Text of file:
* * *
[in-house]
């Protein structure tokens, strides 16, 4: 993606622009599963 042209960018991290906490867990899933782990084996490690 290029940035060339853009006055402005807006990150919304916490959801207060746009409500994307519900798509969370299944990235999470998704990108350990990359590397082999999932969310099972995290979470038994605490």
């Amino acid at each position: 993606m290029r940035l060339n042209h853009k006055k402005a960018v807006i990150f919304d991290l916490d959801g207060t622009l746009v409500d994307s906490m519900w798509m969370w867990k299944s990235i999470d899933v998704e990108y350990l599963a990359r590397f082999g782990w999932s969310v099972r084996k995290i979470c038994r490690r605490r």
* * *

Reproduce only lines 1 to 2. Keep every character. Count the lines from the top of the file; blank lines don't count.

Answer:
[in-house]
């Protein structure tokens, strides 16, 4: 993606622009599963 042209960018991290906490867990899933782990084996490690 290029940035060339853009006055402005807006990150919304916490959801207060746009409500994307519900798509969370299944990235999470998704990108350990990359590397082999999932969310099972995290979470038994605490």